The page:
That said if they had phrased the question “is buying a house too expensive for your kids and should something be done about it” I think you may get a different answer for housing? And obviously only people at risk of flooding are going to be thinking about flood defences – perhaps surveys aren’t the best way to prioritise this stuff?

  5. As I always say when politicos and economic numpties talk about the crying need for infrastructure investment, when will the roadworks on that 10 mile stretch of the M3 that have been in progress since 2003 be completed?

  6. “We might, for example, think that killing off Isis is a priority for a national investment”: oh Christ, you sound like Gordon Brown, for whom all expenditure was an “investment”.

  7. No additional investment is needed in rail – cancelling the pointless HS2 porkbarrel project would free up more than enough money to carry out every mooted upgrade, with plenty left over for a few hospitals.

    Won’t happen, of course.

  8. Most people want *maintenance* of roads so that they don’t wreck their springs (or their bike) going into a pothole. But when British Rail spends anything it is “investment”.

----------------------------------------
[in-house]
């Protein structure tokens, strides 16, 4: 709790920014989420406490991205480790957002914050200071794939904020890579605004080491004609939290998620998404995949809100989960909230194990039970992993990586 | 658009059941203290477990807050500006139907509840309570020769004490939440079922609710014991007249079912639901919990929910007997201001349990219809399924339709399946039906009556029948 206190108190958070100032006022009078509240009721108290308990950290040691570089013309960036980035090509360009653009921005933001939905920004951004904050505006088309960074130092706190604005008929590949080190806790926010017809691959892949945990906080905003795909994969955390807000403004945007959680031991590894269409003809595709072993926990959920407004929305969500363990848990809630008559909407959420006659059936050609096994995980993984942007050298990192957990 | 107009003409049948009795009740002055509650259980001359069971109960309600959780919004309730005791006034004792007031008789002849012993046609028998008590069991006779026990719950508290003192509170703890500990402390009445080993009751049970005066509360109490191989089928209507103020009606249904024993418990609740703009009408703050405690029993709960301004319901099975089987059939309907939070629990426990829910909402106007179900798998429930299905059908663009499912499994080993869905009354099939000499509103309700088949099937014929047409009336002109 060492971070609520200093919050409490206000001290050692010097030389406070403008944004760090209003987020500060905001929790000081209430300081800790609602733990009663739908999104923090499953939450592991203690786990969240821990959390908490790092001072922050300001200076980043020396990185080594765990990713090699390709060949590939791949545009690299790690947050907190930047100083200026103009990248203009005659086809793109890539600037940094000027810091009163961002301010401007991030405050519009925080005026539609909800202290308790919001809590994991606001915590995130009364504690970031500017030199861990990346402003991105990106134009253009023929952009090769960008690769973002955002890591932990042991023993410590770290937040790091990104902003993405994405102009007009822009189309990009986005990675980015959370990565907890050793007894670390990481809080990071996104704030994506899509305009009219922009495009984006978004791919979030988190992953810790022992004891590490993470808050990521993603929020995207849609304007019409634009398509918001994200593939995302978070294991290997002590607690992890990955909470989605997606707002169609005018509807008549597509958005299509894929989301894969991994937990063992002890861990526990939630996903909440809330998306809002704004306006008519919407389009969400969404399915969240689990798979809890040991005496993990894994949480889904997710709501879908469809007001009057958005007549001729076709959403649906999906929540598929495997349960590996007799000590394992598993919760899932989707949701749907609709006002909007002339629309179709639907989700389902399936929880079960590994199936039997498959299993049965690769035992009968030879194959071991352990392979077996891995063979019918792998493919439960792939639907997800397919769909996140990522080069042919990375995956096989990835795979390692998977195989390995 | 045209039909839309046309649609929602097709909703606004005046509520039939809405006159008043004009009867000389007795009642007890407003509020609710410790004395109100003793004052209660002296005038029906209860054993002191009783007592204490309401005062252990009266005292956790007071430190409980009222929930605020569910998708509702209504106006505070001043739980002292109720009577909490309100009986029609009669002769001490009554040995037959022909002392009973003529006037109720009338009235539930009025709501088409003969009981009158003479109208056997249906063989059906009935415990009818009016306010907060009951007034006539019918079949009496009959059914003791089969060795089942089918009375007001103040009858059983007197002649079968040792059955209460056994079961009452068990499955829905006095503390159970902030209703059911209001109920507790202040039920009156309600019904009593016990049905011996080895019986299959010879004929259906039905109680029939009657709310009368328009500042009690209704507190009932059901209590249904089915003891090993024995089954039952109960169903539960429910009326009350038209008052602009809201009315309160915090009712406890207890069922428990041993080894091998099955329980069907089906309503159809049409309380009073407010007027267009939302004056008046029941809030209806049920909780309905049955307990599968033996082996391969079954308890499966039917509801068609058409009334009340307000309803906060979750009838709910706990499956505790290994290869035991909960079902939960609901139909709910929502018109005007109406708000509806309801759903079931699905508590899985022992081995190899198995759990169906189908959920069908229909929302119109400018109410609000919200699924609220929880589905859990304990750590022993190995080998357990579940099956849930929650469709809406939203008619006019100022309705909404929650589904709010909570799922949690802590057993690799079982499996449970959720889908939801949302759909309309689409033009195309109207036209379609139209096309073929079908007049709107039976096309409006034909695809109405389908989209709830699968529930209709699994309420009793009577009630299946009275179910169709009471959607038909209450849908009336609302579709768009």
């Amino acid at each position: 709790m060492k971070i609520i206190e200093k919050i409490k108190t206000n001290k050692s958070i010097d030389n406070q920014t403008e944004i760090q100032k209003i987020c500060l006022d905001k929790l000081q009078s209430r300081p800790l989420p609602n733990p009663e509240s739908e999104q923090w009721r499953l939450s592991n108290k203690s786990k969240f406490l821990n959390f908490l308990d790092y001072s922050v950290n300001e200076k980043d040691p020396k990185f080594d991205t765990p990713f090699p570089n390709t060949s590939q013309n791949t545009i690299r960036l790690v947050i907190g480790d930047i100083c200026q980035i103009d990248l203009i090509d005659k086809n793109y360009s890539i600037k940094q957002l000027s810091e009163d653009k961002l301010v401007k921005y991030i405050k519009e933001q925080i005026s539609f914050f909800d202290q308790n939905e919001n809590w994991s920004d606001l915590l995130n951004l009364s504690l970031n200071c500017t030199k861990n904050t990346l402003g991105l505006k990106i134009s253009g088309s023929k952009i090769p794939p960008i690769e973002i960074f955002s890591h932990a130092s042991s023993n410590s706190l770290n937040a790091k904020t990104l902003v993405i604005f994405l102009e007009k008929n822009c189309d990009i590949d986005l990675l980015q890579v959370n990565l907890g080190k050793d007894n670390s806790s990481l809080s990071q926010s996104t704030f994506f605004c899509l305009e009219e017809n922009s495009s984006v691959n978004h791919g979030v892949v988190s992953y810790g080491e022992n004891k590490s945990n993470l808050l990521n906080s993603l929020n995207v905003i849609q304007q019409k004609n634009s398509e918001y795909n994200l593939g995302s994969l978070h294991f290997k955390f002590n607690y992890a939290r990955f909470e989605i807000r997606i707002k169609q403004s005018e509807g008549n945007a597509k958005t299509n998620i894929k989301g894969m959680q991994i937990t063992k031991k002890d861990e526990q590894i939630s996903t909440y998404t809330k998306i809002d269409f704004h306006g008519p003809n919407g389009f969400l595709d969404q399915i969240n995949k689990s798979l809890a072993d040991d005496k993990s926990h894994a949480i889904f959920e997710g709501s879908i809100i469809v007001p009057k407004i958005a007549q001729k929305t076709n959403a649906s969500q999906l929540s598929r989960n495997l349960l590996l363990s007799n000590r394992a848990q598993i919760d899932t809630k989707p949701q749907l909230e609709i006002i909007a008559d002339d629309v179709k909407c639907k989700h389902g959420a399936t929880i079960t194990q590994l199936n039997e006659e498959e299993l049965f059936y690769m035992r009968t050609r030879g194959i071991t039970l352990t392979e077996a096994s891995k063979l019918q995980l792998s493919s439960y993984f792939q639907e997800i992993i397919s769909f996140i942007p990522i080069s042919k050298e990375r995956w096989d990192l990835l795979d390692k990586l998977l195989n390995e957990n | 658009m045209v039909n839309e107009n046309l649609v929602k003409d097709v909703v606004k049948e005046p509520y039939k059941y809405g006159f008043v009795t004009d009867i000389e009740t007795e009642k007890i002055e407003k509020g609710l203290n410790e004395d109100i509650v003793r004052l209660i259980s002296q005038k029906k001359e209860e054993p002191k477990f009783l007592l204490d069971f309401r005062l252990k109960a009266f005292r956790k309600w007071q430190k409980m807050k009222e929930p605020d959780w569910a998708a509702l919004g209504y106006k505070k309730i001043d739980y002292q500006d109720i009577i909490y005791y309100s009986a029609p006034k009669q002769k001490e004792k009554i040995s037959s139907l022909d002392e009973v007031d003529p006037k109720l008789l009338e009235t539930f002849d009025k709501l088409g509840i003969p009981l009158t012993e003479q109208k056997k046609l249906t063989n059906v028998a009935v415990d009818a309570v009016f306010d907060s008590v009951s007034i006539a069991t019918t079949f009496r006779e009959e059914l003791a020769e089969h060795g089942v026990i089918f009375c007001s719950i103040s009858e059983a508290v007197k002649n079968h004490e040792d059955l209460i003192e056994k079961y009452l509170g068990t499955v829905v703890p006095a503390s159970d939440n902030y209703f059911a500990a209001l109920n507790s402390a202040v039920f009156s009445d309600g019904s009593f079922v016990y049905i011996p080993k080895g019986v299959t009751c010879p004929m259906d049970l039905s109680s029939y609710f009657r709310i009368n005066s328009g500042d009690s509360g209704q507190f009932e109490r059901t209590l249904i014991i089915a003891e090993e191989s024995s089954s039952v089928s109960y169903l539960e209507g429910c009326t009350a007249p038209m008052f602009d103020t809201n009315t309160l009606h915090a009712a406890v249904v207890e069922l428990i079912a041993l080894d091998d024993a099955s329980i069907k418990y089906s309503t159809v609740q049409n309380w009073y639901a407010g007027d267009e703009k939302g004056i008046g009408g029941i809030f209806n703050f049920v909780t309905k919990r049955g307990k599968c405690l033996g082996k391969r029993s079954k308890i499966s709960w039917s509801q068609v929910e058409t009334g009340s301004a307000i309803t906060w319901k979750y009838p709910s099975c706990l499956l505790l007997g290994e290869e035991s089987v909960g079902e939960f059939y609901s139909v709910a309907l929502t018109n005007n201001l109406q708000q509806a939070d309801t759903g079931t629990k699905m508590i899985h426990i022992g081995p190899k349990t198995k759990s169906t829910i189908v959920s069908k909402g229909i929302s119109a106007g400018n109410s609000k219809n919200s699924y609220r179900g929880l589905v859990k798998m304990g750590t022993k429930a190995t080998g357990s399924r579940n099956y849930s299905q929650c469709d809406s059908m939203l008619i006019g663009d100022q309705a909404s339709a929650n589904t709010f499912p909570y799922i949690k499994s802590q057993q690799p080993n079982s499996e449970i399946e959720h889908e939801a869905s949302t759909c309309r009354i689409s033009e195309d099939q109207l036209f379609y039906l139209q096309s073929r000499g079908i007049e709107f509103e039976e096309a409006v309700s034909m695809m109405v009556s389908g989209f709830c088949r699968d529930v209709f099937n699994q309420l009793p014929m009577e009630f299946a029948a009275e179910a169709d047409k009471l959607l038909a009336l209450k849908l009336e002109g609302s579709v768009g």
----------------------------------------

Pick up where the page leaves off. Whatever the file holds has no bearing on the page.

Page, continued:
Try asking a question which is unloaded.
    Of course if 37% put local roads and 32% put motorway and trunk roads (and x% put non-trunk A or B roads) as a priority that’s 50% more than those who chose railways.

  9. You say “Senior Lecturer” – I can’t see he can get that job. He is actually unappointable on the basis of his know-how. I still have not been able to find any of his academic papers about the magic money tree and what passes for economics as I would love see how responds to his peers when they tell him that he is mad.

  10. Murphy wants roads expenditure (no 4 on list) to be given a lower priority.

    Murphy lives about 1km walk away from railway station with a journey time of about 1hr 15 mins to London Kings X.

    These facts are unconnected.

  11. From The Daily Spud – unsolvable riddles….

    “If it is only the ultra-right who think [like that], why are their so many neo-liberal governments and virtually none who follow your doctrine?

    It’s a mystery I wish someone could solve.”

    “Richard Murphy says:

    Me too”

  12. TMB/ BF/ John 77

    In the Curajus state someone of his stature and importance would clearly qualify for a ZIL Lane and entourage of vehicles, so your points are of course neoliberal trolling

  13. “To be fair whilst there are areas of improvement possible in general our road situation isn’t terrible ”

    You go drive on pretty well any other road network in Europe & tell us that. From Google London>Aberdeen (545m) 10:05 Lille>Toulouse (555m) 8:40

  14. @ bis
    No, it isn’t terrible since they built the M6 Toll to bypass Spaghetti Junction. It isn’t brilliant, but it isn’t terrible. I can drive to anywhere on the mainland in a day.
    The rail system wouldn’t be terrible if they abolished ASLEF and RMT.

  15. @john77
    Like you, I regularly use the M6Toll. But it’s the section between the northern end of that road and the M62 junction that’s dire. You never know whether it’s going to take one hour or five.